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24 Cards in this Set
1) What is MAT?
• Biomechanically based evaluation & treatment system.
• System of Checks & Balances. (Makes it different from anything)
• Structure dictates function & function dictates structure.
• MAT is a systematic approach that is reproducible.
• MAT provides a unique look at the muscular systems role in injury.
• MAT fills the void in conventional rehab protocols.
• ROM becomes indicator for muscle weakness, not tightness (tightness secondary to weakness). MAT looks at tightness as secondary to weakness, whereas most things look at TIGHTNESS as the issue. Analyze muscle weakness as priority over muscle tightness as a cause of muscle dysfunction.
• Systematic approach of analyzing the body and finding out where muscular imbalances exist and trying to correct them. Finding out where there is increased stress on certain tissues.
• MAT looks at the body as if it’s doing everything perfectly: given the body’s current state. The body adapts to whatever it is dealt with so that it can function to its best ability. MAT is discovering where the body is functioning less than OPTIMAL.
• The tools in MAT are not unique; MAT is unique in how those tools are used.
• Tightness is a protective mechanism. Why is the body not allowing you to go into that ROM?
• We treat what the body tells us to treat, not what we “think we need to treat.”
2) Anatomy of Rotator Cuff Injury
• Rotator Cuff Muscles (SITS): supraspinatus, Infraspinatus teres minor and Subscapularis. 3 attach on greater tubercle of humerus, 1 attaches on lesser tubercle of humerus.
• These muscles are considered to be part of a “cuff” because the inserting tendons of each muscle of the cuff blend with and reinforce the GH capsule.
• The rotator cuff consists of the tendinous insertions of the Subscapularis, Supraspinatus, Infraspinatus, and Teres Minor muscles. These tendons form a hood that surrounds the head of the humerus anteriorly, superiorly and posteriorly. Co-contraction of these muscles stabilizes the Glenohumeral joint during normal activities.
• The Glenohumeral joint lacks bony stability and relies on its capsular tissue, glenoid labrum, ligaments, and musculature about the shoulder joint for its stability.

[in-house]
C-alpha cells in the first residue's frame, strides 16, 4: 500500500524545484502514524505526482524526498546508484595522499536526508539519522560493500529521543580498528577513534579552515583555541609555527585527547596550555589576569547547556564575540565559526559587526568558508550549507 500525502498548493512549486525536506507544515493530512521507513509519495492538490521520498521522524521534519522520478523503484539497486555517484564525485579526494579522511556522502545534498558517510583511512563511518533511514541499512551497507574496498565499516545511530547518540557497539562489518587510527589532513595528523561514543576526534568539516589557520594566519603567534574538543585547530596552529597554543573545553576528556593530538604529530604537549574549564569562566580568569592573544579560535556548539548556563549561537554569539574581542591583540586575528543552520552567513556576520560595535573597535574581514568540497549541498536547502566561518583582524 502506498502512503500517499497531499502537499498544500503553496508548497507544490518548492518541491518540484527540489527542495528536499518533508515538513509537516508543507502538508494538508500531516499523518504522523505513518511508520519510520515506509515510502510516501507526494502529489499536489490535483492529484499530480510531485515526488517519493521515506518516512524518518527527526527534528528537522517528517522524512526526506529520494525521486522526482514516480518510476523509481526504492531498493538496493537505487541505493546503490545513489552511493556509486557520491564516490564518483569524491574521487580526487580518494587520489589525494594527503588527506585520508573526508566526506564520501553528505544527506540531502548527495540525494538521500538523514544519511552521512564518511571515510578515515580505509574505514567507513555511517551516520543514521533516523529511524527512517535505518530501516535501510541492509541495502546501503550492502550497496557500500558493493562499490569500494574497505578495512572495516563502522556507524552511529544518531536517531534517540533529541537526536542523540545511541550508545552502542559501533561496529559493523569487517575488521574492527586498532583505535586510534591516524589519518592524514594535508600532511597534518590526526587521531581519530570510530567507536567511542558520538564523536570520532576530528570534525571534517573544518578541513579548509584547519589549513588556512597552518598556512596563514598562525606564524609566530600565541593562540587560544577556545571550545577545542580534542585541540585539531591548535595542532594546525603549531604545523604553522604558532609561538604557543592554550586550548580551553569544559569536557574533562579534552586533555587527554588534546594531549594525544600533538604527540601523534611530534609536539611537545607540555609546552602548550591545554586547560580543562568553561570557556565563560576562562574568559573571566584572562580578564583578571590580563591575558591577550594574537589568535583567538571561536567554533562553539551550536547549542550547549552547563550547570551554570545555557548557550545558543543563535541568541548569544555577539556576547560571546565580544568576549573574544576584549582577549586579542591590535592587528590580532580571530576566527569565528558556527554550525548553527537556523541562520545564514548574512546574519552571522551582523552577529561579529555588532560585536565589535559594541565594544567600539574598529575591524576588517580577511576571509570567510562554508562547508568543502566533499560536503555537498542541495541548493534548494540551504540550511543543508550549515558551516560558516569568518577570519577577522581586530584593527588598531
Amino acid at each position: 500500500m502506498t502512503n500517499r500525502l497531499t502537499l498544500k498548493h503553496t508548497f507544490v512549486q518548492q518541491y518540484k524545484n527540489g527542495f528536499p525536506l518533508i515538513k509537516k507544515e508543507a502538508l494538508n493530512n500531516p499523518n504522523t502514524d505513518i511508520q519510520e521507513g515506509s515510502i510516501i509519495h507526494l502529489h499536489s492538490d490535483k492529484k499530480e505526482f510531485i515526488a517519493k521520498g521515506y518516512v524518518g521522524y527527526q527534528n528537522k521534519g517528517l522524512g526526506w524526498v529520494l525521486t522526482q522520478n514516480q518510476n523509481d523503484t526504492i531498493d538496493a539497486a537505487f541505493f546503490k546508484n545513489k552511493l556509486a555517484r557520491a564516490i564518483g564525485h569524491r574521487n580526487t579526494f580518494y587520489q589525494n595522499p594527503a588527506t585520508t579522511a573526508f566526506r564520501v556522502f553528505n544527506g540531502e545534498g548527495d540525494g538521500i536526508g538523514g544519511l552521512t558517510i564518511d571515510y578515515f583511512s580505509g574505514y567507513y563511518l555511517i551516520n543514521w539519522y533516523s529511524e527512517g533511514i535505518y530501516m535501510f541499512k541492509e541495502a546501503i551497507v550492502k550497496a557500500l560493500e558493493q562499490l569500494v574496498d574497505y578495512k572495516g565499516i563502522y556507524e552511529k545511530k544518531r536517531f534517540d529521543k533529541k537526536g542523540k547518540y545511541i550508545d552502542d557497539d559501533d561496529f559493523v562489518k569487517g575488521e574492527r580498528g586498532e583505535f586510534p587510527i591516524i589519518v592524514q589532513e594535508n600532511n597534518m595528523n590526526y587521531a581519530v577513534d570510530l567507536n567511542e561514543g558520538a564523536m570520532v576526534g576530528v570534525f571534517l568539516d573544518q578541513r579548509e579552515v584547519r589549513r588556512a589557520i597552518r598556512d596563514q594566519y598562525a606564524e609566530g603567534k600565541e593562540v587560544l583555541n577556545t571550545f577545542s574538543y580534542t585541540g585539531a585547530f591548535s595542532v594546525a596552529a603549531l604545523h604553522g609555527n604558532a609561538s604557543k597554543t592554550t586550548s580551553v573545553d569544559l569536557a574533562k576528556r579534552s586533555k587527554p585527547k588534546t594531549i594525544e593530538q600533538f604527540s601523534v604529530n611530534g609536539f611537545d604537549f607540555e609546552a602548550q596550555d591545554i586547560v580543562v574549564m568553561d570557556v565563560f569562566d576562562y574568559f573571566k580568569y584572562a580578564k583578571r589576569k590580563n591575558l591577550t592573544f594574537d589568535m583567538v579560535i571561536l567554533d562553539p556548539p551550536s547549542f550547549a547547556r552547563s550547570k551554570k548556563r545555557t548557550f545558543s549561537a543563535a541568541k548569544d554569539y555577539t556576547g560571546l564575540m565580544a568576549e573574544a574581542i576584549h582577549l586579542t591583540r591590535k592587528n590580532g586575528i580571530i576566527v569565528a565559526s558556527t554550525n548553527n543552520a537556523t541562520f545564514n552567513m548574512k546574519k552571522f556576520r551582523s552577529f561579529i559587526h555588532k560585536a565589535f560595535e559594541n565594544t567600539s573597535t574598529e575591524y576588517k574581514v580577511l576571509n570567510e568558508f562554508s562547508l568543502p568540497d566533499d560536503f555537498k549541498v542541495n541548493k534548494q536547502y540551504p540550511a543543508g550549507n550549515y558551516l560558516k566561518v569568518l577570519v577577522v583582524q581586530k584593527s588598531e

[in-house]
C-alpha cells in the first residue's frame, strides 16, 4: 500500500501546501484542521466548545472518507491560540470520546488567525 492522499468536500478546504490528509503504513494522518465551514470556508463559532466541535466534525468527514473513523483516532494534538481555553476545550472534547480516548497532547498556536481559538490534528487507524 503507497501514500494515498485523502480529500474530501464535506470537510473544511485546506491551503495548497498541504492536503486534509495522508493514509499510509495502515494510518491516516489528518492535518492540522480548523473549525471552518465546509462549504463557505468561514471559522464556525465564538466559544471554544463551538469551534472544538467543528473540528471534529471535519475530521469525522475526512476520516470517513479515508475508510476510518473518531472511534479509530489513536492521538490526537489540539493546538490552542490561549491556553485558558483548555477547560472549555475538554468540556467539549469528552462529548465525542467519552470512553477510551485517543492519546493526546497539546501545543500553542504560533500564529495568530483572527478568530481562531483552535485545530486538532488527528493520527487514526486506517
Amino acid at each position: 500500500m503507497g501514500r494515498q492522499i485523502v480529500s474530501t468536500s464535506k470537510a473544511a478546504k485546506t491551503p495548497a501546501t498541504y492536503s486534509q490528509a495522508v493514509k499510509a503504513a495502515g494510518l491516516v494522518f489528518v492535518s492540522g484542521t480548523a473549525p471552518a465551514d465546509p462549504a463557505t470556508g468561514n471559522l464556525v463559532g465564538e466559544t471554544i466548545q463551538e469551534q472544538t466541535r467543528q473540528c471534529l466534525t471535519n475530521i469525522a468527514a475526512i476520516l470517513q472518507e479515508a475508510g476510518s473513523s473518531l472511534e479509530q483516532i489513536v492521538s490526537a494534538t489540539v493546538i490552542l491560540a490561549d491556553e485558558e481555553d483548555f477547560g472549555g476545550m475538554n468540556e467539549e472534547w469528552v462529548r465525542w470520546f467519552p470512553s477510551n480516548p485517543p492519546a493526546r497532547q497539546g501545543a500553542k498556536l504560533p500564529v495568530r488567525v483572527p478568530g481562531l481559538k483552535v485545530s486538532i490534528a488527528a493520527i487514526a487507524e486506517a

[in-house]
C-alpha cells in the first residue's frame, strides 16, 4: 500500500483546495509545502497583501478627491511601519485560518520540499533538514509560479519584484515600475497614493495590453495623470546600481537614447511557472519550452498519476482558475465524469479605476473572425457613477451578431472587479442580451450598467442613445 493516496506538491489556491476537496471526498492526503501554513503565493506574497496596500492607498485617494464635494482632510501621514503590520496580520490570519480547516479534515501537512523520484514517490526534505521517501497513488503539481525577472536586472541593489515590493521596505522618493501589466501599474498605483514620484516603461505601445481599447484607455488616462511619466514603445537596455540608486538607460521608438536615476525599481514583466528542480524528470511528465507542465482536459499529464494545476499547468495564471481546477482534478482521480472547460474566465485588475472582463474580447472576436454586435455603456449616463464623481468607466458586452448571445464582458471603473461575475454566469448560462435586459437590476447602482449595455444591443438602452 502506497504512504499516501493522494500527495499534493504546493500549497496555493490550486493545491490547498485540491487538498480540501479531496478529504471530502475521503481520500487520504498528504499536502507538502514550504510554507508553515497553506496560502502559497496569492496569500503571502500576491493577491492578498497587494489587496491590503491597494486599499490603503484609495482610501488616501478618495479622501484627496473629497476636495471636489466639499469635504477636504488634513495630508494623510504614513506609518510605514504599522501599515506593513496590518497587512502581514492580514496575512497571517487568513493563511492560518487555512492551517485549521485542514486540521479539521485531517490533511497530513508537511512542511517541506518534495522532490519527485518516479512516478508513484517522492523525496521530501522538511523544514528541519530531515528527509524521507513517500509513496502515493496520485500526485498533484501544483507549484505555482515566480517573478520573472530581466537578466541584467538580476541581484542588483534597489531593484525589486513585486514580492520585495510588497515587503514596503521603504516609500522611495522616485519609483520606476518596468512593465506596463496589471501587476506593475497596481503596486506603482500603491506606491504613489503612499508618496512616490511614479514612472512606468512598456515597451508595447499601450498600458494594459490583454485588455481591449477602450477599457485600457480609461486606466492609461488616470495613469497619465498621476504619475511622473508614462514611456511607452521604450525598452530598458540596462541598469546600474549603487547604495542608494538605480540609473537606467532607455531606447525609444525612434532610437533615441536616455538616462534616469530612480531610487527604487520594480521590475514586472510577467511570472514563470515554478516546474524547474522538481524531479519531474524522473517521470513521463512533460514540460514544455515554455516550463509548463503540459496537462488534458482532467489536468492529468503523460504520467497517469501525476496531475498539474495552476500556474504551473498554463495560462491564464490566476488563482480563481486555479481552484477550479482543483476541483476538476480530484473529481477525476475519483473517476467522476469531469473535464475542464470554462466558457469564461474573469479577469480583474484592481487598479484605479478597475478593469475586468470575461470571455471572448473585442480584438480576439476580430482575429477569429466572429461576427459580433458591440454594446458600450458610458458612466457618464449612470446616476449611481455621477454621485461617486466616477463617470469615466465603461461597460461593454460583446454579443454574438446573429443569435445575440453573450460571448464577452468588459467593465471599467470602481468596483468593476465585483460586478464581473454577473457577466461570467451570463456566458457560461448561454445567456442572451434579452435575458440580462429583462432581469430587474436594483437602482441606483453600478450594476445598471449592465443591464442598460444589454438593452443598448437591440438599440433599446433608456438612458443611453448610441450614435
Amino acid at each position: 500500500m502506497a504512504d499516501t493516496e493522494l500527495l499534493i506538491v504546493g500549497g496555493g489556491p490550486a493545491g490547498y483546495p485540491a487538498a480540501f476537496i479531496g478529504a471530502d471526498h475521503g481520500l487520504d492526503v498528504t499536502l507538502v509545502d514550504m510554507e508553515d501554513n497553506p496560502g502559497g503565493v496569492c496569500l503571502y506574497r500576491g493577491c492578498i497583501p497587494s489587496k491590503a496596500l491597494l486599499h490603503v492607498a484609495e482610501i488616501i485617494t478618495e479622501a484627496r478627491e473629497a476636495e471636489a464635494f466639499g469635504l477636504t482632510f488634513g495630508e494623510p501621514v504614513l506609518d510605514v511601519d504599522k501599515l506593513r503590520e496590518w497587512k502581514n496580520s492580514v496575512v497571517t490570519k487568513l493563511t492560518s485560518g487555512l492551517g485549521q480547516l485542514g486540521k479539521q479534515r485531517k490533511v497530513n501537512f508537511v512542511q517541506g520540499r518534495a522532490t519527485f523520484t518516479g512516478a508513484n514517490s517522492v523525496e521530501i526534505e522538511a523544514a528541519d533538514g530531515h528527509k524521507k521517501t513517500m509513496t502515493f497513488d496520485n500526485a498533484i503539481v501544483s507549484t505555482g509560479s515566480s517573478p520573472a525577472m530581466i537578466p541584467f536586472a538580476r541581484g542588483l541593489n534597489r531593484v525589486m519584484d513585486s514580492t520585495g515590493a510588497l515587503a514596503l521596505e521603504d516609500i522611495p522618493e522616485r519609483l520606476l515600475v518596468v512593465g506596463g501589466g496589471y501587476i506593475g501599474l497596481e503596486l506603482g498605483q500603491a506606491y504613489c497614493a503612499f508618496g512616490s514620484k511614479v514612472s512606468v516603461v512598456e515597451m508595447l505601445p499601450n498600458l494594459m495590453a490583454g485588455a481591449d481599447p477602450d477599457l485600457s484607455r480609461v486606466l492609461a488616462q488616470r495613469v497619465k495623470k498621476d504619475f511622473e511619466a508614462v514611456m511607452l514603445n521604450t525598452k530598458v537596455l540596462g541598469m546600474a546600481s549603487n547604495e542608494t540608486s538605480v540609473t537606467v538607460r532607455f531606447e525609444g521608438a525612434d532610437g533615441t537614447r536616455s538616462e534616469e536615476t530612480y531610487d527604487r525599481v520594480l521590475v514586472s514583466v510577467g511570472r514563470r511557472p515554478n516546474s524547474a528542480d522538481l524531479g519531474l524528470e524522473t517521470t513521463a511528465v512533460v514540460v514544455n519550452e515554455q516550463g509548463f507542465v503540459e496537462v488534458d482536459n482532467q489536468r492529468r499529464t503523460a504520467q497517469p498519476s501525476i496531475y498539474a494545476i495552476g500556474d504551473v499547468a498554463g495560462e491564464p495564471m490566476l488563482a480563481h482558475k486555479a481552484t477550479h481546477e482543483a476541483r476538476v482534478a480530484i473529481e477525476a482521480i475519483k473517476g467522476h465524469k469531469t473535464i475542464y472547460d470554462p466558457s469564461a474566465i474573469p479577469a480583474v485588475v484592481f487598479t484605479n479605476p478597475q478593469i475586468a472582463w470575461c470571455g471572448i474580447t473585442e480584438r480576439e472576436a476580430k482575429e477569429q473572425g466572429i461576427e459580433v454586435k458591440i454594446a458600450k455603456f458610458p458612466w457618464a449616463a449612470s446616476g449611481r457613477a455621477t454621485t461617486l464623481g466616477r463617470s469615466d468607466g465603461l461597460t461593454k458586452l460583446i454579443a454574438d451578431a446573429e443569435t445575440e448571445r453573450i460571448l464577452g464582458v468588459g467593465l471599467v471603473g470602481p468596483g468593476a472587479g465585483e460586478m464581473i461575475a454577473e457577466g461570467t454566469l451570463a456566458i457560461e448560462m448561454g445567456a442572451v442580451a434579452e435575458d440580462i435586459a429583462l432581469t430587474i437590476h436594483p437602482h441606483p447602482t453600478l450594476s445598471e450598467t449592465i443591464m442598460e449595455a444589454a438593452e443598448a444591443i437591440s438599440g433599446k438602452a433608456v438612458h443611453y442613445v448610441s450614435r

• Would you start with scapular stability?
• Reported on 65 patients who had pain and discomfort for more than two years after initial acromioplasty for impingement syndrome without rotator cuff tear. It was noted that the diagnosis and operative procedure were correct in only 12 of the patients while the remainder either had diagnostic errors or operative errors. Subsequent operative intervention resulted in a 75% good to excellent rating. Of the diagnostic errors, 25% were because of instability of the shoulder not being recognized preoperatively before treatment was undertaken.
THE ROTATOR CUFF:
• Holds head of humerus in glenoid
• Depends on scapular stability!
• Pulls head of humerus down in abduction, counteracting the upward pull of the deltoid.
• All 4 muscles have separate divisions that have their own independent function.
• Are all of them doing their job?
• What is their role in internal impingement?
• Rotates humerus in elevation while pulling the humeral head downward to neutralize the upward pull of the deltoid.
3) Patella Femoral Pain
• Transverse plane dysfunction
• Limited Dorsiflexion causing excessive hip translation.
• Check hip rotation
• “Strengthen VMO”
• “Quad vs. Ham ratio”
• Lateral leg muscles
• Lateral Release?
4) Significance of ROM Exam
• It’s our starting point!
• Tightness represents joint instability in extreme ranges. Tightness secondary to weakness.
• Indicator of limitations in motion that relate to muscle weakness.
• Huge piece of “checks and balances” did treating the muscle open up the range?